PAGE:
| Glossary | Economy & Labour | Digital business model

Digital business model

Definition and delimitation

A business model describes the value creation and monetisation aspects of a company as well as its market position in a highly condensed form. [1,2] It also shows how a company is embedded in the value creation structure(s). Not only the company itself, but also the activities beyond the organisational boundaries, for example with consumers and central partners, are included in the consideration. The majority of business model concepts available today [3] consist of a strategic component (strategies, resources, networks), a customer and market component (customer segments, market positioning, revenue models) and a value creation component (production, purchasing, financing).

A business model is digital if digital technologies have a fundamental influence on the way the company does business and generates revenue. [2,4] However, the concrete degree of digitalisation of a company cannot be determined exactly. An approximation is provided by a consideration of two dimensions [5]: the degree of digitalisation of the processes and that of the products. This allows companies to be classified in a matrix – from analogue products and processes (e.g. in the business model of a cement manufacturer) to completely digital business models (e.g. the business model of a cloud provider).

In addition to products, processes and strategies, the consideration of business models is increasingly understood through the recombination and configuration of activities as a source of innovation. Thus, in addition to the use of new technologies, structural changes and strategic realignment, the analysis of the digitalisation of business models is becoming increasingly important in the context of the digital transformation of companies. [6]

In order to make the abstract concept of the business model tangible, there are a variety of modelling approaches as well as instruments of graphic and semantic representation. [1,2] For example, cross-company typologies are formed in research in order to recognise certain archetypal business models [7]. In the case of digital business models, this is a challenge due to the complex interconnectedness of companies with diverse actors and in practice increasingly requires the support of design programmes. [2] In order to check the individual value creation and revenue components of a business model as well as the linkage with strategies on the one hand and corporate processes on the other hand for their logical consistency, management analysis techniques are used at the level of the individual company. Here the Business Model Canvas [8] has established itself as a simplified but holistic tool.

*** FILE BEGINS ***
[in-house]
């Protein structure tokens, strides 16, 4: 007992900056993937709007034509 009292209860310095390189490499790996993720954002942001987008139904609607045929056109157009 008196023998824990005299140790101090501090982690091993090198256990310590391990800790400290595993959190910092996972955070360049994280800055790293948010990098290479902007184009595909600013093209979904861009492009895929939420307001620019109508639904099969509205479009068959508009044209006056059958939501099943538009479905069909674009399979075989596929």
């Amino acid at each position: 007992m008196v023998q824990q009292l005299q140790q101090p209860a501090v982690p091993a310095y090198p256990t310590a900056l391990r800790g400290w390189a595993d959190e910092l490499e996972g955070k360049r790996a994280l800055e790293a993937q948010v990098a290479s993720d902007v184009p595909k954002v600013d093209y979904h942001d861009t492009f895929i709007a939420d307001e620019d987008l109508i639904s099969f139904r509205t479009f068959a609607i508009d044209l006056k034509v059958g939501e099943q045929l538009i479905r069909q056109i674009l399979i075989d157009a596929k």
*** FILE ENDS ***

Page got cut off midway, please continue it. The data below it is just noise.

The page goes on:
The term business model was first used in 1957. However, the breakthrough of the business model concept in academic discourse and in practice only occurred during the New Economy boom around the turn of the millennium, in order to be able to explain the then novel e-business – especially the possibility of monetising internet-based offers. While the business model concept has become increasingly fragmented through its use in various research streams [3] it is widely applied in practice and is used almost inflationarily. In particular, the Business Model Canvas [8] in particular is finding its way into corporate strategy workshops and the start-up scene alike. With the omnipresence of digital technologies and their importance for entrepreneurial success, research is increasingly turning to digital business models to illuminate and map the value creation and monetisation of offerings in digital spheres [2,3]. In this context, the view of the company as part of a digital ecosystem is increasingly coming to the fore.

Application and examples

Digital business models permeate almost all areas of society and the economy. Here are some current examples of companies with digital business models:

  • Netflix, video streaming provider
  • Google/Alphabet, search engine and advertising provider
  • Spotify, music streaming provider
  • Airbnb, online marketplace for accommodation
  • Uber, ridesharing app
  • Salesforce, provider of CRM software and cloud computing solutions
  • Tesla, producer of electric cars and their software solutions
  • Nike, clothing manufacturer with e-commerce and digital community
  • Trade Republic, online broker
  • Lieferando, food delivery service